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Linux on POWER5 integration

Linux on POWER5 allows VARs to partition customer's boxes to run both Linux and IBM on the same machine, which can reduce the need for full scale migrations from one platform to another.

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How can VARs get architecting Linux on an LoP infrastructure? What advantages will a good infrastructure bring to clients?

IBM offers many resource on how to architect Linux on Power (LoP). LoP is about running Linux on IBM's RISC POWER architecture. This architecture allows for logical partitions and the ability to have both Unix and Linux partitions run natively inside logical partitions within a physical box.

IBM uses Advanced Power Virtualization for their virtualization strategy, which also provides micro-partitioning abilities that allows one to assign as little as a tenth of a CPU to an LPAR. An APV feature called Shared Ethernet is another exciting innovation; it lets you use virtual adapters on your partitions, using specialized partitions called VIO servers. These servers remove the need for dedicated adapters in environments that may not need a lot of network bandwidth.

One of the best arguments for using LoP is that it will give you the single source vendor option (IBM) that many desire: Storage, OS support, hardware, etc. It will also give you the raw performance, scalability and reliability which hasn't been available in traditional Linux shops.

When it comes to architecture, I strongly recommend you download the IBM Systems Workload Estimator. This is a Web-based sizing tool, which will help you size a new system or assist you in server consolidation. The IBM System Planning Tool is another great tool. It runs on a Windows PC and assists in system planning and design. It will also produce a system validation report that reflects the user's system requirements and ensures that they do not exceed system recommendations.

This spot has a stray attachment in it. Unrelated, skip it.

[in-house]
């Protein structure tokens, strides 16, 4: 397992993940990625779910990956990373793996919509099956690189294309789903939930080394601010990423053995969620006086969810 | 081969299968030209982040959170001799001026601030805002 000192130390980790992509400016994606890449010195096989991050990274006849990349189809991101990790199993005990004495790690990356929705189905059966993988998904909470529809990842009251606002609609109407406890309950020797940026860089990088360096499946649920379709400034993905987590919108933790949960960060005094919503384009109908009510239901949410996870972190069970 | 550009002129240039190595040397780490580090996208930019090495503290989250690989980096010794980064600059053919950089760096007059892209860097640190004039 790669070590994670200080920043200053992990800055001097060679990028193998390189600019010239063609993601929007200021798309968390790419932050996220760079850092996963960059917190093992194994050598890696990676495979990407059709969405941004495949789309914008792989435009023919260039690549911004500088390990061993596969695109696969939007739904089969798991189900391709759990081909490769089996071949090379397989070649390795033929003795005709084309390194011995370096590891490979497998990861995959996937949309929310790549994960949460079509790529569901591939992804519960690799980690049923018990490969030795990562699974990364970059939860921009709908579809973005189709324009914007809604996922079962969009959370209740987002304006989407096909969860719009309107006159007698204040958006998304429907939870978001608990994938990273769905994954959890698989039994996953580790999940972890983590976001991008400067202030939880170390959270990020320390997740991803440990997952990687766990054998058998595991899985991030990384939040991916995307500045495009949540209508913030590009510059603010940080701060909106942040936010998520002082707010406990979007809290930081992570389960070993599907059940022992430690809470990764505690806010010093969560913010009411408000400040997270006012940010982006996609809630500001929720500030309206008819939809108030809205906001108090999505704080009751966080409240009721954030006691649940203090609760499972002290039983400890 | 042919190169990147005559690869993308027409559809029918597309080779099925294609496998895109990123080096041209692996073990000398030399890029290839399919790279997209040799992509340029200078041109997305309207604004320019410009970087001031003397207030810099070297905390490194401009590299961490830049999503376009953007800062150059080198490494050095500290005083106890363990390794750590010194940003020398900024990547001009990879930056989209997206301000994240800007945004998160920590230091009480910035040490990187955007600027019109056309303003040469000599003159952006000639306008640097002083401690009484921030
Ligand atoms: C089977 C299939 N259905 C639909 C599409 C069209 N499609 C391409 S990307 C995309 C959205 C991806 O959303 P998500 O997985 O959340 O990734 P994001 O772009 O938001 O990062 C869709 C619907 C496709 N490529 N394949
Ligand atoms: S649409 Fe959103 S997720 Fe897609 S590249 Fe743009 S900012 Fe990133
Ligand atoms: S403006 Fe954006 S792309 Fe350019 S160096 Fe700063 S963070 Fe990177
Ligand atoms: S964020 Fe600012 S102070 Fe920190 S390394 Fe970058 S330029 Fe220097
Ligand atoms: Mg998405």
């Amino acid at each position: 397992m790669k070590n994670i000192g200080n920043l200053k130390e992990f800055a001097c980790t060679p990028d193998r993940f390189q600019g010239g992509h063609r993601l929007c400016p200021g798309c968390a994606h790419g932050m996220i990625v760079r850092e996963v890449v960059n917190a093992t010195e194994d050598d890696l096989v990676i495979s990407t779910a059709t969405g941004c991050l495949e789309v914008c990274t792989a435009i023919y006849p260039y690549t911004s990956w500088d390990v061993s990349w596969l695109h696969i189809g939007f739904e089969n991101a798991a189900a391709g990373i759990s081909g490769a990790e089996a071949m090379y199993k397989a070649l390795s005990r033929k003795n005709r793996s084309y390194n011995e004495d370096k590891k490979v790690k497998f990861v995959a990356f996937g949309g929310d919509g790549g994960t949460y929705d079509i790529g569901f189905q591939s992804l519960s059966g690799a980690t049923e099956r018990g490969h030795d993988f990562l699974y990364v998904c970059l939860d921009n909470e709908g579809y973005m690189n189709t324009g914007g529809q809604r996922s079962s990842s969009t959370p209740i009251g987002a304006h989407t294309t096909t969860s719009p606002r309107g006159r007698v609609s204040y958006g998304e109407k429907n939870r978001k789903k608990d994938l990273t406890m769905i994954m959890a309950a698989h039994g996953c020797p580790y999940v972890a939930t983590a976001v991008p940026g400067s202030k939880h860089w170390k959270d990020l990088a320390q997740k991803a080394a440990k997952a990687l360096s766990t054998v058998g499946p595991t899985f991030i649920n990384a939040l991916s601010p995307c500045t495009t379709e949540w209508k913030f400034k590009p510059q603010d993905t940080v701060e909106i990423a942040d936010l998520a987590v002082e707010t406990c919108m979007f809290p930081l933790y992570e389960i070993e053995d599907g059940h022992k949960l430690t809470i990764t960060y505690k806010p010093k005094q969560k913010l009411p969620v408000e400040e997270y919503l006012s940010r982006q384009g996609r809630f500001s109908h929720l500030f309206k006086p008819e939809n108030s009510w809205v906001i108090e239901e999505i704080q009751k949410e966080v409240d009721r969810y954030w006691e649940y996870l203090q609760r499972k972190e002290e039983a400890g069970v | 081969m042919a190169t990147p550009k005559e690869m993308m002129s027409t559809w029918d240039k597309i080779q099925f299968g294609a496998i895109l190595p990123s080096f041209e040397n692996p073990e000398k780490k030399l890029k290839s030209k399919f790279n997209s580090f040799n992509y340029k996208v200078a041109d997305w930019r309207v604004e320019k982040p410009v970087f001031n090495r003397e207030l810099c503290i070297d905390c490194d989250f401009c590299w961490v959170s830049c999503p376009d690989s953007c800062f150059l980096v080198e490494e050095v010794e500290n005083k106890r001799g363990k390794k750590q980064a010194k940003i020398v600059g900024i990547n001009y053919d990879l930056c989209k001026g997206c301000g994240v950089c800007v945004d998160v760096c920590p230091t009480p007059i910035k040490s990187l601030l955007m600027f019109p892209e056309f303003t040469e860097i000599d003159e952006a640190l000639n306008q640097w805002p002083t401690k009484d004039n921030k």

It goes without saying that implementing a strong infrastructure for a client, will make your client a happy one. The IT staff should fall in love relatively quickly with the logical portioning and virtualization capabilities of the POWER architecture. An infrastructure that lowers the companies Total Cost of Ownership (TCO) and bring a larger Return on Investment (ROI) for server consolidation projects, will also make you a star for the finance folks in the organization. Strong infrastructure will also give IT the ability to be more responsive to its customers, while providing increased reliability, scalability and performance. Designing your infrastructure correctly around IBM System p platform, should give the customer all this and more.

For more information on potential channel opportunities, check out the OpenPower project, which was created for Linux developers and users.

Also, take a look at the LOP Technical Forum, and the IBM LoP home page.

This was first published in May 2007

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